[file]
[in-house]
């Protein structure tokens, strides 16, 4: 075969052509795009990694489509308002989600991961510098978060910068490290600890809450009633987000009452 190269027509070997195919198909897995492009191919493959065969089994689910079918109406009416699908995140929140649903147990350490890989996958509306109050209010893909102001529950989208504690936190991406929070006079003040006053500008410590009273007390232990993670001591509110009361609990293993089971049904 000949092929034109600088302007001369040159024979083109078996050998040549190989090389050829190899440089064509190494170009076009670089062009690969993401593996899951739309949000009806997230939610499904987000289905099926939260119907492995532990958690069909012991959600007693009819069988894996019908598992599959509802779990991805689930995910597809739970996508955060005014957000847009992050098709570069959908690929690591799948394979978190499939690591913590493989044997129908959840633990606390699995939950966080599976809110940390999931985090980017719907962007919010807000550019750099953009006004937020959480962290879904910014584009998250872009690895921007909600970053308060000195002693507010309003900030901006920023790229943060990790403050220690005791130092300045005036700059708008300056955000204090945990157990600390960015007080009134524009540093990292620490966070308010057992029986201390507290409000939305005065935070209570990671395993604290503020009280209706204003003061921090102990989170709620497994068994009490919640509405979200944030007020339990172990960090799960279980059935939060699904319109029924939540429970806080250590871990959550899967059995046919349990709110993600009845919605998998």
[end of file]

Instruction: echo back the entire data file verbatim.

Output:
[in-house]
């Protein structure tokens, strides 16, 4: 075969052509795009990694489509308002989600991961510098978060910068490290600890809450009633987000009452 190269027509070997195919198909897995492009191919493959065969089994689910079918109406009416699908995140929140649903147990350490890989996958509306109050209010893909102001529950989208504690936190991406929070006079003040006053500008410590009273007390232990993670001591509110009361609990293993089971049904 000949092929034109600088302007001369040159024979083109078996050998040549190989090389050829190899440089064509190494170009076009670089062009690969993401593996899951739309949000009806997230939610499904987000289905099926939260119907492995532990958690069909012991959600007693009819069988894996019908598992599959509802779990991805689930995910597809739970996508955060005014957000847009992050098709570069959908690929690591799948394979978190499939690591913590493989044997129908959840633990606390699995939950966080599976809110940390999931985090980017719907962007919010807000550019750099953009006004937020959480962290879904910014584009998250872009690895921007909600970053308060000195002693507010309003900030901006920023790229943060990790403050220690005791130092300045005036700059708008300056955000204090945990157990600390960015007080009134524009540093990292620490966070308010057992029986201390507290409000939305005065935070209570990671395993604290503020009280209706204003003061921090102990989170709620497994068994009490919640509405979200944030007020339990172990960090799960279980059935939060699904319109029924939540429970806080250590871990959550899967059995046919349990709110993600009845919605998998």